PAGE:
Like liquid topaz, the span of Pacific Ocean before me sparkles beneath the midday December sun. Poofs of cotton white geysers rise from the blue surface and lose their power to the northeasterly winds. But the grey whales expelling those puffs of salty air and water move their powerful bodies south, unimpressed with the wind above them.
A pod of maybe five grey whales swim in a rhythmic tandem—a rhythm and watery path as old as the sea. One sends an exhalation plume into the air, its back breaches the water’s surface, and then its massive fluke rises and drives the whale deeper into its briny home. Another follows the pattern; and another; and then I wait for the next few to follow the first whale’s lead.
The sun’s rays warms my face while a cool winter’s breeze skims over my flesh. The moment is like a deep prayer that soothes my soul.
It brings to mind a magical August day this year when my friend Cruz and her husband, David, visited. I was honored to host them. It had been years since I had seen Cruz. Like today, the sea mocked the color of semi-precious stones and the sun brightened and warmed the air. Cruz and I took some tea and sat on the deck with binoculars in our hands. Our coast’s summer whales, humpbacks, stole the show with their aquatic antics. Some of their moves grabbed our breath with amazement.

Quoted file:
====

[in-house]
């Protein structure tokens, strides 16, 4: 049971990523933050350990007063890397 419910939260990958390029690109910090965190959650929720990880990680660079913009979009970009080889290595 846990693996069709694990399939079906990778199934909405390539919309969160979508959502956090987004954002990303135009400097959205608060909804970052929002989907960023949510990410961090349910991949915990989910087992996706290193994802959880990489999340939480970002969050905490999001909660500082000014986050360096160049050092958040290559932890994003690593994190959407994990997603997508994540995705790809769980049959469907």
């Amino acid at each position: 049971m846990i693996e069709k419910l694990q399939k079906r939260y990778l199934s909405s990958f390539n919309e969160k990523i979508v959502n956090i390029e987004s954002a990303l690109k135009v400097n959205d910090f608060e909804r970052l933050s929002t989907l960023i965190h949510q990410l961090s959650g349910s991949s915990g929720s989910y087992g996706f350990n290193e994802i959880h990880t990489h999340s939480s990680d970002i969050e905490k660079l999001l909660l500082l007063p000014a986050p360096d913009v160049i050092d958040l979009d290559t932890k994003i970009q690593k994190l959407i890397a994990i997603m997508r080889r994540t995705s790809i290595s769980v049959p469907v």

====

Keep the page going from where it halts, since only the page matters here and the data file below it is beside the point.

Both Cruz and I savored this holy show, yet we each harbored a sadness knowing full well, that our seas are not healthy. It brought us to a conversation about our mutual experiences with faith, religious devotion, and honoring our earth. Cruz comes from the Pima people of Arizona, I from the bar people of Los Angeles. Like me, Cruz kneeled and prayed in the Catholic church. Like Cruz, I rediscovered church in nature.
Lapsed Catholics or believers that God, is indeed everywhere, and not just in a magestic building or playing hide and seek somewhere among the clouds in the sky?
When a pair of humpbacks flew out of the water below us, and we heard their massive landing, the answer was obvious.
There were so many moments like this during 2015. I was blessed with visits by and with remarkable persons — persons who think deep, and introduced me to new stories, information and ideas.
I tend to over extend myself and end up wishing that I could fully digest my consumption of food for thought.
Yesterday I spent time in the desert. The silent hum of nothingness gave me pause to reflect. And reflect I shall for the next 30 days beginning this Sunday. I’ll call this 30 Mindful Days. If you don’t hear from me, don’t worry, I’m okay. I have a plate full of thoughtful food that I shall begin to taste and experience during metaphorical moments of silence and mindfulness.